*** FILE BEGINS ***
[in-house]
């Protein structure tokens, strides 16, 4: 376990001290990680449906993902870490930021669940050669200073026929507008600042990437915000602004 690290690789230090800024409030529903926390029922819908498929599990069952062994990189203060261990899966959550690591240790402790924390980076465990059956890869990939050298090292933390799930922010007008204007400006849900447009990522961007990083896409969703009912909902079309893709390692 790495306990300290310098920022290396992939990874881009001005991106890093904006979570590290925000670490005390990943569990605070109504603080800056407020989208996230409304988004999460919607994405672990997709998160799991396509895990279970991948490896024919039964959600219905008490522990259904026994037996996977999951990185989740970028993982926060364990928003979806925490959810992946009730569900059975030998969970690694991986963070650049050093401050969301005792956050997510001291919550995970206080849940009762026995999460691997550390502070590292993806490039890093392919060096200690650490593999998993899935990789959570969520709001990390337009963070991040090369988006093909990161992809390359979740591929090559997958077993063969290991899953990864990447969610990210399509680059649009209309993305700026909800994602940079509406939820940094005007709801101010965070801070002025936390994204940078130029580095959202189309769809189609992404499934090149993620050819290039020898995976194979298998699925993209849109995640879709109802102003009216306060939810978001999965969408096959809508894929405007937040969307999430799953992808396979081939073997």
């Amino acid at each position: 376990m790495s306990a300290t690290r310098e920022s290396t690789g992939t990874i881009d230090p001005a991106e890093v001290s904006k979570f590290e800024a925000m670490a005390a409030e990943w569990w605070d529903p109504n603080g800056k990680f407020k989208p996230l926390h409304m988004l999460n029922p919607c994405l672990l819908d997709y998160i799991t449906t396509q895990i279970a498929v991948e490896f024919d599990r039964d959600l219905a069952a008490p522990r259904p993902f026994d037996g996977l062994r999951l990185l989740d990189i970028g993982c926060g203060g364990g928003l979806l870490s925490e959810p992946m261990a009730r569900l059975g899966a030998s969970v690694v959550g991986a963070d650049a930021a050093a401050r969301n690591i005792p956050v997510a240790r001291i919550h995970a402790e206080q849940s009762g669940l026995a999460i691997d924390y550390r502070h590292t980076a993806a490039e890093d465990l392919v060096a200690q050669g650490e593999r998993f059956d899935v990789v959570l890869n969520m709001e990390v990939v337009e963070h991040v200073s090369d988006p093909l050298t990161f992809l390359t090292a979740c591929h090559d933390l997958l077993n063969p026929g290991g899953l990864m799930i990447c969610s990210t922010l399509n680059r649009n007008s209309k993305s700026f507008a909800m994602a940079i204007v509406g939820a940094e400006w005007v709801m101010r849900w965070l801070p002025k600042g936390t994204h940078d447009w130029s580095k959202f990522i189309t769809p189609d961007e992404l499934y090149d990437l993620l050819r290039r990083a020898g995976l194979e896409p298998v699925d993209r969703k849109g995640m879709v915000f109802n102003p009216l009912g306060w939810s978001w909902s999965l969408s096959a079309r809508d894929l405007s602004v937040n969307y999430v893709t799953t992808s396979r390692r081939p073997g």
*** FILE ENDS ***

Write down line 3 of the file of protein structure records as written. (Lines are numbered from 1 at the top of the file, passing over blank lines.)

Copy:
């Amino acid at each position: 376990m790495s306990a300290t690290r310098e920022s290396t690789g992939t990874i881009d230090p001005a991106e890093v001290s904006k979570f590290e800024a925000m670490a005390a409030e990943w569990w605070d529903p109504n603080g800056k990680f407020k989208p996230l926390h409304m988004l999460n029922p919607c994405l672990l819908d997709y998160i799991t449906t396509q895990i279970a498929v991948e490896f024919d599990r039964d959600l219905a069952a008490p522990r259904p993902f026994d037996g996977l062994r999951l990185l989740d990189i970028g993982c926060g203060g364990g928003l979806l870490s925490e959810p992946m261990a009730r569900l059975g899966a030998s969970v690694v959550g991986a963070d650049a930021a050093a401050r969301n690591i005792p956050v997510a240790r001291i919550h995970a402790e206080q849940s009762g669940l026995a999460i691997d924390y550390r502070h590292t980076a993806a490039e890093d465990l392919v060096a200690q050669g650490e593999r998993f059956d899935v990789v959570l890869n969520m709001e990390v990939v337009e963070h991040v200073s090369d988006p093909l050298t990161f992809l390359t090292a979740c591929h090559d933390l997958l077993n063969p026929g290991g899953l990864m799930i990447c969610s990210t922010l399509n680059r649009n007008s209309k993305s700026f507008a909800m994602a940079i204007v509406g939820a940094e400006w005007v709801m101010r849900w965070l801070p002025k600042g936390t994204h940078d447009w130029s580095k959202f990522i189309t769809p189609d961007e992404l499934y090149d990437l993620l050819r290039r990083a020898g995976l194979e896409p298998v699925d993209r969703k849109g995640m879709v915000f109802n102003p009216l009912g306060w939810s978001w909902s999965l969408s096959a079309r809508d894929l405007s602004v937040n969307y999430v893709t799953t992808s396979r390692r081939p073997g």